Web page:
Rossnowlagh only became notable after the revolution. After partition, Orangeism became a more or less purely Ulster phenomenon, while Southern Unionism adjusted to the reality of minority status in an independent Irish State. While the Orange Order managed to maintain its structures reasonably well in the border counties of Cavan, Monaghan and Donegal, the Rossnowlagh march quickly became the only major Boyne commemoration in the Free State, though some smaller events did continue to be held in other parts of the country. A newspaper report of the 1936 Rossnowlagh parade described an event greatly similar to the contemporary parade, with the day passing off ‘without a single unpleasant incident’, no political meetings being held and the crowd ‘contenting themselves with the usual features of a seaside outing.’ Other pre-1969 parades followed a similar pattern.
With the outbreak of the troubles in 1969, the future of the Rossnowlagh commemoration was called into question. With the conflict less than a year old, there were well-grounded fears that the marching season would represent a sectarian flash-point. It was in this context that Fianna Fáil senator and Donegal native Bernard McGlinchey warned that there would be trouble were the parade to take place. There was an undeniable sectarian tinge to McGinchey’s comments, made at a meeting of Donegal County Council, accusing Donegal Protestants of ‘separating themselves from the community’ and ‘paying lip-service to Dublin.’ When confronted over his statements, the senator was unapologetic, claiming that Donegal Unionists had crossed into Northern Ireland ‘to help the B-specials in their foul work’ and accused them of aiding the UVF in the blowing up of an RTE mast near Raphoe.
The Donegal News reported that McGlinchey’s comments were not well received in the County and represented a view that was ‘alien to normal attitudes in Donegal, where all sections of the people live in reasonable harmony, respect and friendship.’ Support came from unexpected quarters. The Ancient Order of Hibernians condemned McGlinchey’s ‘deplorable’ threats while Sinn Féin encouraged the Orange Order to continue with the parade regardless and suggested that they seek Garda protection from ‘sectarian bully gangs.’ In spite of this, the Orange Order decided to call off the parade in the interests of maintaining the peace. It was not until 1978 that the parade was again revived.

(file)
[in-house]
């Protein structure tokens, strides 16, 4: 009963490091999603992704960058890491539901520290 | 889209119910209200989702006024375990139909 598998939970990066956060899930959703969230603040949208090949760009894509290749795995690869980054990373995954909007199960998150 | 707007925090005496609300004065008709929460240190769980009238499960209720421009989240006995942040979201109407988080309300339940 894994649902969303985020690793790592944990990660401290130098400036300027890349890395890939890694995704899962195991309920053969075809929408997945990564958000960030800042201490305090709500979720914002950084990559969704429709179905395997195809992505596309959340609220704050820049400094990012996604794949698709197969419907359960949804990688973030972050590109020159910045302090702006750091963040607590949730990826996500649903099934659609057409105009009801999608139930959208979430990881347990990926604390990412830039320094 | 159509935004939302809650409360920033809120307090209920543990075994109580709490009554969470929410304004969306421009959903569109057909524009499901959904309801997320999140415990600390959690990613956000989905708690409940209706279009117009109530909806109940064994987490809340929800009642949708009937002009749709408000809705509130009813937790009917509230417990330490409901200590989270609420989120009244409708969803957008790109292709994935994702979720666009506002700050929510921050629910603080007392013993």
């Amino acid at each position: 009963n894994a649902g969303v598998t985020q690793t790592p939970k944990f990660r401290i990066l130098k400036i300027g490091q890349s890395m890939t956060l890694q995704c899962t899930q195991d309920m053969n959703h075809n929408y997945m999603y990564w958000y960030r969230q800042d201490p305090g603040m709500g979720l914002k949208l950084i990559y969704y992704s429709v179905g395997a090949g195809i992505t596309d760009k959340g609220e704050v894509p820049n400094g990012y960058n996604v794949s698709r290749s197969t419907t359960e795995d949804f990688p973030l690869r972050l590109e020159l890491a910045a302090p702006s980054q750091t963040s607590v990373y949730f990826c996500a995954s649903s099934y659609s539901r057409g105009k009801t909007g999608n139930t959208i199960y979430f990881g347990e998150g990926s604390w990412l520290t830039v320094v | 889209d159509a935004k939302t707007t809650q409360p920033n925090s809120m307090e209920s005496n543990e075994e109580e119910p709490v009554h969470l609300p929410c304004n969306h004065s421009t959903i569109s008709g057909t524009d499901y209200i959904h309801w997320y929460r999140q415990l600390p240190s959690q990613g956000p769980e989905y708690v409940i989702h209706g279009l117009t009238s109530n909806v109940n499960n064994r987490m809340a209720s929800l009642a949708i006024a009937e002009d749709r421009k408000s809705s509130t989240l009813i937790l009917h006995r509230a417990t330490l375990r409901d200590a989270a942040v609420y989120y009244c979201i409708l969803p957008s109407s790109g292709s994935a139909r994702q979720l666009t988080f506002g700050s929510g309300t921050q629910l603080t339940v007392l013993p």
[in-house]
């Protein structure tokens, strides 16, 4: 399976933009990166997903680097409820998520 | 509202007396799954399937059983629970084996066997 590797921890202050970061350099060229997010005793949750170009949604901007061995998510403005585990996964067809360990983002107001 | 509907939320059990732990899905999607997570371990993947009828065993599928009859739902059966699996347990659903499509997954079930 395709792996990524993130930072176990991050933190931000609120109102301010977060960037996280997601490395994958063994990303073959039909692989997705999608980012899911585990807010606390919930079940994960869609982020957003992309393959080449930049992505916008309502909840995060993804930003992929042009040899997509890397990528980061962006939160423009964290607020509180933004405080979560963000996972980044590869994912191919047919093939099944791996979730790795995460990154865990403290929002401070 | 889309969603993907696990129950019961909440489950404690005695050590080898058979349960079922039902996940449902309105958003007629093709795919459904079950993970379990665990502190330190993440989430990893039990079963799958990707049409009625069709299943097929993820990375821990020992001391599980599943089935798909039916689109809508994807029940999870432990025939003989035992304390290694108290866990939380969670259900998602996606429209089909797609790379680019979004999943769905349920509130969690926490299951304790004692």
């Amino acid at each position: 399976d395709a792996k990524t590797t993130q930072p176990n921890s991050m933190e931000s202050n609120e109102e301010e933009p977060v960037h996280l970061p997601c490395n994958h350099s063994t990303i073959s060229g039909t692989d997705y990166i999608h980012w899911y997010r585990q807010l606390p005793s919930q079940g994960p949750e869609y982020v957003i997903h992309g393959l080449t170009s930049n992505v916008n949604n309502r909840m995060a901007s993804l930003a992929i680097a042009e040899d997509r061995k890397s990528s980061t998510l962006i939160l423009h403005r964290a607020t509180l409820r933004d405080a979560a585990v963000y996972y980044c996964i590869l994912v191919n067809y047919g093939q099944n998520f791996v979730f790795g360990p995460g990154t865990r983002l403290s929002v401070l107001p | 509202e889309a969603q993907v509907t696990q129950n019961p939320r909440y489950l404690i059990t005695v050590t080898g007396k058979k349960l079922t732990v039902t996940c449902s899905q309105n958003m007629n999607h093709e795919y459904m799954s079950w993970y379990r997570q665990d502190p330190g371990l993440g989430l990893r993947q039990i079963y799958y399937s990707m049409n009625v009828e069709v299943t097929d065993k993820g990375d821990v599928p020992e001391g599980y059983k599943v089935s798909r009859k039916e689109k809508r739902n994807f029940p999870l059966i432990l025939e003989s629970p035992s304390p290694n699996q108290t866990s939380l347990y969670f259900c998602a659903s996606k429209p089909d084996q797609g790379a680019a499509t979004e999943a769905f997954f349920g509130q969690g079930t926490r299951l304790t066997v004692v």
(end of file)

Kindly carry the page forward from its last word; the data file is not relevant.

One of the most striking features of the parade from the mid-1980s onwards was its spectacular growth. In the period before the troubles, the numbers attending the parade rarely rose above 1,000 while, after the restoration of the event in 1978, they tended to be a fairly humble affair. This is not surprising, given the context of the continued tensions that existed across the border. The 1981 parade, for example, saw just 500 or so Orangemen parade through Rossnowlagh ‘amid . . . black flags and walls daubed with H-block slogans.’ However, the popularity of the event was growing steadily and, by 1987, numbers had risen to 800. Interestingly, one of the participants that year was Gordon Graham, secretary of the Dublin and Wicklow lodge, who proudly boasted of being ‘the only Connaught-born man in the Orange Order.’
‘A Family Day Out’
It was the nineties that the parade truly came into its own. The 1993 parade saw an unprecedented attendance of 10,000, twenty times the number that had marched on the revival of the event in 1978. By 1997, the estimated attendance was 15,000, including Orangemen from as far afield as Canada and New Zealand. These figures may not be entirely accurate. The Donegal Orange Order’s deputy grand master, for example, felt that the small size of the village may have led to overestimates of crowd size. However, the fact that a significant increase in attendance took place cannot be questioned. That the explosion in popularity of the parade coincided with the peace process is not surprising. Indeed, the scale of the celebrations has tended to ebb and flow with the degree of tensions on the other side of the border.